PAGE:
Embroidery sample for a man's suit, 1800–1815. French. Silk embroidery on silk velvet; L. 13 1/4 x W. 11 1/8 in. (33.7 x 28.3 cm). The Metropolitan Museum of Art, New York, Gift of The United Piece Dye Works, 1936 (36.90.15). Photo by Katy Werlin.

Look closely at the textile on which the embroidery is done (click the image for a bigger size if you need to). The pattern is made from three colors: a deep purple background surrounding flowers of orange and a lighter purple. What's difficult to see in the picture is that the deep purple background is actually a rich silk velvet. The flowers have been created while the textile was still on the loom. As it was being woven, small sections were woven without any pile (pile is what makes velvet fuzzy), revealing the base fabric underneath. This type of velvet is called voided velvet. The weave of this textile is incredibly complex, and clearly took a great deal of skill to manufacture. And on top of what is already an extraordinary piece of work, the detailed embroidery is added.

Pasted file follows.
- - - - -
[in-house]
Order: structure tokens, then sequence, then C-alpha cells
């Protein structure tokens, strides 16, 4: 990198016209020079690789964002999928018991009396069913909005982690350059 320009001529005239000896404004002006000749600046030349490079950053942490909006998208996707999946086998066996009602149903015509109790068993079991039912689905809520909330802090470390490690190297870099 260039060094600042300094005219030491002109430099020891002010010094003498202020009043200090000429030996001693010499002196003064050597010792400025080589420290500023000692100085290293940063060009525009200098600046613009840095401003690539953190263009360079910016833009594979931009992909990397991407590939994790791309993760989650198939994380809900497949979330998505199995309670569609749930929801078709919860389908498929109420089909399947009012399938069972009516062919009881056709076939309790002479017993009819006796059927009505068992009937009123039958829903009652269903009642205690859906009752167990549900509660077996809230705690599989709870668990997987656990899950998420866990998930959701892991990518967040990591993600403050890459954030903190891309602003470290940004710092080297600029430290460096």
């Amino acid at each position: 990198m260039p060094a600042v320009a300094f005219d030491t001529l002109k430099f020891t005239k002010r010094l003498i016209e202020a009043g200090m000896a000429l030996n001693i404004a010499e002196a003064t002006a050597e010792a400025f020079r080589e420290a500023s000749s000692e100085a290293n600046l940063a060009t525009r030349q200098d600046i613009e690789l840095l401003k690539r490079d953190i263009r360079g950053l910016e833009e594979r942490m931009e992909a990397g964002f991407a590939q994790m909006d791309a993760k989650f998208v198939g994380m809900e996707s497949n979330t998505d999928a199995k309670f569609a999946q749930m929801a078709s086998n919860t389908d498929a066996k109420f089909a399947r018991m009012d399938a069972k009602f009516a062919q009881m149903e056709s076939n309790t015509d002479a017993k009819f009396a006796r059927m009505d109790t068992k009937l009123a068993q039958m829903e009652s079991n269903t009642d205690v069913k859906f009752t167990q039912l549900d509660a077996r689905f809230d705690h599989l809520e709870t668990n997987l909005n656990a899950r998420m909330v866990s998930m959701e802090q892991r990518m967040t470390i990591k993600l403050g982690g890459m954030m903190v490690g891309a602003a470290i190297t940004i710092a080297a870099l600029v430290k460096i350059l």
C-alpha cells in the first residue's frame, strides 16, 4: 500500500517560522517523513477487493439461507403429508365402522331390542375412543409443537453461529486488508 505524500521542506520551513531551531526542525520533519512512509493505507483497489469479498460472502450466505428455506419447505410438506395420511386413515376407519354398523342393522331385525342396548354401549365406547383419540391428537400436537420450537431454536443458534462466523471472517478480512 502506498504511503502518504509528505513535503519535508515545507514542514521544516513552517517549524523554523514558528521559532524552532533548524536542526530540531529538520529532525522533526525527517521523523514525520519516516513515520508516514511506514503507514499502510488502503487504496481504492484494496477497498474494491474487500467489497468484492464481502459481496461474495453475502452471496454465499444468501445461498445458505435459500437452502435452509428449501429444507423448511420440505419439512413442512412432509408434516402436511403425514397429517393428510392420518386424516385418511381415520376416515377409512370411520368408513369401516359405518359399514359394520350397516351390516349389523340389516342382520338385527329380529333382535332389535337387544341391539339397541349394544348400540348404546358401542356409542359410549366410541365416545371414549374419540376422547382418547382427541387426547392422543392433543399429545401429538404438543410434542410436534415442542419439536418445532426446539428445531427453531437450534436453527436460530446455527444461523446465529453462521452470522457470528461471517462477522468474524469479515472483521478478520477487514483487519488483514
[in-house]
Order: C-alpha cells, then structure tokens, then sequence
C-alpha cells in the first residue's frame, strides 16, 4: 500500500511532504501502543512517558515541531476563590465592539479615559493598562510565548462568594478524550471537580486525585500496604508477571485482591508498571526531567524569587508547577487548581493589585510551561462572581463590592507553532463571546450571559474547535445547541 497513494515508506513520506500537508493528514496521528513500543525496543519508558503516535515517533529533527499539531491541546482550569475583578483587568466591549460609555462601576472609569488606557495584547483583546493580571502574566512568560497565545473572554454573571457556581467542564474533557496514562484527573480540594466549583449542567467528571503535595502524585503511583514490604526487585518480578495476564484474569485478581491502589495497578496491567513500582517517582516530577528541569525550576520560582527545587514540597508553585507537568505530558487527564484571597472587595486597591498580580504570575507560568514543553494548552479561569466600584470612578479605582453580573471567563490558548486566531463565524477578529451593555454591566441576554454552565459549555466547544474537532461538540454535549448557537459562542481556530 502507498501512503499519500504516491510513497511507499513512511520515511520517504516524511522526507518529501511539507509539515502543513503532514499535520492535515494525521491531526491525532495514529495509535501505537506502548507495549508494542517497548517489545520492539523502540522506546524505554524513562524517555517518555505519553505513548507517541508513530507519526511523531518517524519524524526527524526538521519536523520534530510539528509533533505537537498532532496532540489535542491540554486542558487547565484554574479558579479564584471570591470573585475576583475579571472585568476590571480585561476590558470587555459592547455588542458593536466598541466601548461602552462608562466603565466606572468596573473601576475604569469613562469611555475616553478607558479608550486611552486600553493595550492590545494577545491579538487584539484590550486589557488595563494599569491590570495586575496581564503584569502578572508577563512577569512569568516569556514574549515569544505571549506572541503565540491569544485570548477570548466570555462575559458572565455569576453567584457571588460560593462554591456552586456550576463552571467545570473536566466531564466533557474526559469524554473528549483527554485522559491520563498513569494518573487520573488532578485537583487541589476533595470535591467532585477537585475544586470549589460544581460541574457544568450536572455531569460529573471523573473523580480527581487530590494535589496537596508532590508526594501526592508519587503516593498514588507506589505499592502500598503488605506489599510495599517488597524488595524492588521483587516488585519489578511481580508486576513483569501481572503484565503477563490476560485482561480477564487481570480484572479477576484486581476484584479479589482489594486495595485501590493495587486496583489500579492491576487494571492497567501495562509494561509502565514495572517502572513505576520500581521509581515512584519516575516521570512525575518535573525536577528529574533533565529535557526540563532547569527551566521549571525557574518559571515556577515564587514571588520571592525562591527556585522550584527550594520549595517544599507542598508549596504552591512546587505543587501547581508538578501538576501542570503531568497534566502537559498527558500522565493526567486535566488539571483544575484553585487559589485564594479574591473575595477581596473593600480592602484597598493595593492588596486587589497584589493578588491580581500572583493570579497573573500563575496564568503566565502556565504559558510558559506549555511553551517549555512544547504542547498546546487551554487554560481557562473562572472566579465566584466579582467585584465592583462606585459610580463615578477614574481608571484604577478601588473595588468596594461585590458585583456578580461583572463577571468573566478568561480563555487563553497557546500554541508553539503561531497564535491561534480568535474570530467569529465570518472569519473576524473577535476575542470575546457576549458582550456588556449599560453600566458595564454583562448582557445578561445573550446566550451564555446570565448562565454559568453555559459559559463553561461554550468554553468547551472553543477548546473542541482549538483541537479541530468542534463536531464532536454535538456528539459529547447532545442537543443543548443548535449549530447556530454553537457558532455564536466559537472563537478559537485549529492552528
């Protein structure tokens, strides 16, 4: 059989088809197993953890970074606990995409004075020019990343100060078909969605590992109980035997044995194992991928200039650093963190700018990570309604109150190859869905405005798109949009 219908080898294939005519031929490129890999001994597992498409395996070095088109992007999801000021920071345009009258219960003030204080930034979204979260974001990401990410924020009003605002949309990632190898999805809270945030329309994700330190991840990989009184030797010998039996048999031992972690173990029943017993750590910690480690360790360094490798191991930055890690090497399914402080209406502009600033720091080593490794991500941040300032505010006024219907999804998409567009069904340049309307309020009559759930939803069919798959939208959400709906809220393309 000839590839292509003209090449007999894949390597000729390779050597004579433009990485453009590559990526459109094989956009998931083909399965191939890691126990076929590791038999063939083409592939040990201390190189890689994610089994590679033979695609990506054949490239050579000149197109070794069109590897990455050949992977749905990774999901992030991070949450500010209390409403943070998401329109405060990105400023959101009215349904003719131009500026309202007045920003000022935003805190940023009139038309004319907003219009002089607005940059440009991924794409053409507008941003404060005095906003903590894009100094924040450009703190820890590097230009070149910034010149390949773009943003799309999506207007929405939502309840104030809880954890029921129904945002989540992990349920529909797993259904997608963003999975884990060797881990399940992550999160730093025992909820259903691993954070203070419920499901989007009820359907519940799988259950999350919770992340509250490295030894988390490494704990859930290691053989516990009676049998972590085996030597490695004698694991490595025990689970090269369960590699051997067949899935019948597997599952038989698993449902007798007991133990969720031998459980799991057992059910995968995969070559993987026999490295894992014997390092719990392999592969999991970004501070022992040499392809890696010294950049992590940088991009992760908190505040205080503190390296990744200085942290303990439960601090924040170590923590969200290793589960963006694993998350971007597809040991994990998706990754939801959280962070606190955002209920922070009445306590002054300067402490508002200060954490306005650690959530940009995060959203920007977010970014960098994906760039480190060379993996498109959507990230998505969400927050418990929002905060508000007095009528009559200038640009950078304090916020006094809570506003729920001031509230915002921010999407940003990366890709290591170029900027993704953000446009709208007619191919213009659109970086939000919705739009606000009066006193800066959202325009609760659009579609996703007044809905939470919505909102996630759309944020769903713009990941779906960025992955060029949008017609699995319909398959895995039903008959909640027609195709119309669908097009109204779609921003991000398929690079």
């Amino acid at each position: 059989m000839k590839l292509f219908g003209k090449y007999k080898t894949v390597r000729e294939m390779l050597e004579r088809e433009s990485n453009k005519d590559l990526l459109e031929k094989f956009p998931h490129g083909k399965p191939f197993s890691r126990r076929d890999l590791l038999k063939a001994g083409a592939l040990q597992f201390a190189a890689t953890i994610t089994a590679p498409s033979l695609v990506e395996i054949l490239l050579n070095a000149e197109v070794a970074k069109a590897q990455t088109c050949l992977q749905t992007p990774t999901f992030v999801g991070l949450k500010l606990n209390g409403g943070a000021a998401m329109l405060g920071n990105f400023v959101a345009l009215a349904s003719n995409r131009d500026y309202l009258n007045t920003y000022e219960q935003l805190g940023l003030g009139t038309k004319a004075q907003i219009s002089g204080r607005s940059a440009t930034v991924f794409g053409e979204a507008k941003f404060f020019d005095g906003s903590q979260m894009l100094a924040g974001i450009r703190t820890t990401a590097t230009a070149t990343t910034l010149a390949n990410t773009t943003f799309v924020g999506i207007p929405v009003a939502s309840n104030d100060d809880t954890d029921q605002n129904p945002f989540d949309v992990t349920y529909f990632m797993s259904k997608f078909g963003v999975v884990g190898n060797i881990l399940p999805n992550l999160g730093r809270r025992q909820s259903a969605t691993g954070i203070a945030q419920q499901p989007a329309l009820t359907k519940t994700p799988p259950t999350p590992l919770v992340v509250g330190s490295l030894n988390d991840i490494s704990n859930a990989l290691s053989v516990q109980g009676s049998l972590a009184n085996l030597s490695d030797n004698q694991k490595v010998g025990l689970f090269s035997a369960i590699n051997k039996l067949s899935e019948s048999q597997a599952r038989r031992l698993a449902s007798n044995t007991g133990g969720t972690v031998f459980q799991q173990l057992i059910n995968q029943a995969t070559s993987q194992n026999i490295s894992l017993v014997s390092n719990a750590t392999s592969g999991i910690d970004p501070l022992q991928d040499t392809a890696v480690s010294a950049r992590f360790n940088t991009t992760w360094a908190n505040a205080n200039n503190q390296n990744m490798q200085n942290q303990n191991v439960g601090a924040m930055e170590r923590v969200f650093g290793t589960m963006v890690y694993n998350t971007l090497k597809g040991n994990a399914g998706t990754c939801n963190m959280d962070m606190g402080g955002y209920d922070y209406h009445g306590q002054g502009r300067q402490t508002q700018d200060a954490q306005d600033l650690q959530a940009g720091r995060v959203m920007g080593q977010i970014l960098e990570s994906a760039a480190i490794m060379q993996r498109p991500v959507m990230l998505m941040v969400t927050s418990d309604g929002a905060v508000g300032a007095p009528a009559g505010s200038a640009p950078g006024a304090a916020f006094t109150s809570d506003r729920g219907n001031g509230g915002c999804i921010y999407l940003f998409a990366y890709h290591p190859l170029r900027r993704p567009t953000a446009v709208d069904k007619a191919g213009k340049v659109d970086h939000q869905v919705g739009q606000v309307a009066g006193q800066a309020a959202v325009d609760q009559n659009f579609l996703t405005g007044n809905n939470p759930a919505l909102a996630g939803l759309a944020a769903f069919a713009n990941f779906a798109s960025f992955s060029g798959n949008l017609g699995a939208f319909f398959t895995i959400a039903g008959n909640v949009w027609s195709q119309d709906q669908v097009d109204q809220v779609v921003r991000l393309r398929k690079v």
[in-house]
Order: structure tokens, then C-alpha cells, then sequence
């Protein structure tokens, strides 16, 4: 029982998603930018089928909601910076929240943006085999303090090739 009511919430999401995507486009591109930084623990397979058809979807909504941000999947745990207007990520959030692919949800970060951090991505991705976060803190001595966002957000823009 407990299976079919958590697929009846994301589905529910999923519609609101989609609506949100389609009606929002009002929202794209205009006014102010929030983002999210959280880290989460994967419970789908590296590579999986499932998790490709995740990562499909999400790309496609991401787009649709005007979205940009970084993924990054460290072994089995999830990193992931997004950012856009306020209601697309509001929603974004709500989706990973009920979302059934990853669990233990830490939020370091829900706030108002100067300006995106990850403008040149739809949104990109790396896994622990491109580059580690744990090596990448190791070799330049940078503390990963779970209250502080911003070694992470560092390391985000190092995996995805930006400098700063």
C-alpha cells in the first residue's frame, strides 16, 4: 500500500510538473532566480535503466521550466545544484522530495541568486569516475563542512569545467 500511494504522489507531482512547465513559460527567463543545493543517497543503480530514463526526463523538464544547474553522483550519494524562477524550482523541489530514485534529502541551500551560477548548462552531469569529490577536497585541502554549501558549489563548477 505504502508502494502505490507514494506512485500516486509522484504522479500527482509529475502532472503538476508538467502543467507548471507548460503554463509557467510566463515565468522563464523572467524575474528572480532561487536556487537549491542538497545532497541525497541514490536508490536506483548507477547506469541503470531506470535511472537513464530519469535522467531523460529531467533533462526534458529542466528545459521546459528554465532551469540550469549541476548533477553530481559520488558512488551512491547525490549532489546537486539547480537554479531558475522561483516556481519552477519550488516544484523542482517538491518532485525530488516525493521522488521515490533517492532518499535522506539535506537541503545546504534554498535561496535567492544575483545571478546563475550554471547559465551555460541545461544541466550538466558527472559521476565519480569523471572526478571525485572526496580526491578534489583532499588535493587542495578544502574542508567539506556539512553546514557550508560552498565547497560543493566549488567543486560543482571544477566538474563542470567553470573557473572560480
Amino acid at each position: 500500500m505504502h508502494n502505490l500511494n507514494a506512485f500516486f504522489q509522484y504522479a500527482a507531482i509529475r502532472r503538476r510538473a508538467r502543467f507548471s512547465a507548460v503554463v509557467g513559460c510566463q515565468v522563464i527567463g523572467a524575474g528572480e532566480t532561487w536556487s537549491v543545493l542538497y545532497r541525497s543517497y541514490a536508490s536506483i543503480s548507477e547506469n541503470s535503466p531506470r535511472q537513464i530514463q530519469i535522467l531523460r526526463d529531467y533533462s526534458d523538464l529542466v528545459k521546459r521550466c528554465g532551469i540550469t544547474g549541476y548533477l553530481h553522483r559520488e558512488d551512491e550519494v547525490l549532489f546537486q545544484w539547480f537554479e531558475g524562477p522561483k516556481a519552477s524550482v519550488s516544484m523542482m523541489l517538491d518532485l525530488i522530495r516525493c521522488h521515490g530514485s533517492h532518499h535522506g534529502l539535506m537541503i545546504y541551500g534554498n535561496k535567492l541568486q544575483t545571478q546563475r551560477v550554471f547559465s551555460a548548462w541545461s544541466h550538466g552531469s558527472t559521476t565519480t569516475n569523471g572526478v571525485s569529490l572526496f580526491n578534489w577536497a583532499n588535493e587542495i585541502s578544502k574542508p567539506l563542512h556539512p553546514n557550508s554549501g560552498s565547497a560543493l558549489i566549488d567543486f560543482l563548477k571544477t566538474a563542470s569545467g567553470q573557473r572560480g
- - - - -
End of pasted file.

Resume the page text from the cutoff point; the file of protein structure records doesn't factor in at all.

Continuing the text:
Note the dimensionality this mix of textures adds. The lustrous silk embroidery seems to float over the matte velvet. And the soft texture of the velvet contrasts with the slightly ridged pattern of the weave underneath, making the small orange and purple flower shapes pop. I have never run my fingers over this textile, but I imagine the mix of textures would be interesting to the touch as well.

I don't know if a full suit was ever created based on the design featured in this sample (If it had it would have been extremely expensive and luxurious!). Fortunately for all of us, at least this small sample has survived. It, and others like it, show us not only the luxury of menswear in the 18th and early 19th centuries, but also the extraordinary talent, creativity, and ingenuity of textile manufacturers in history. Many of their names are not known today, but their work lives on and is honored through the study and exhibiting of textiles such as these.

Sunday, December 28, 2014

Coiffure à la [Fill in the Blank]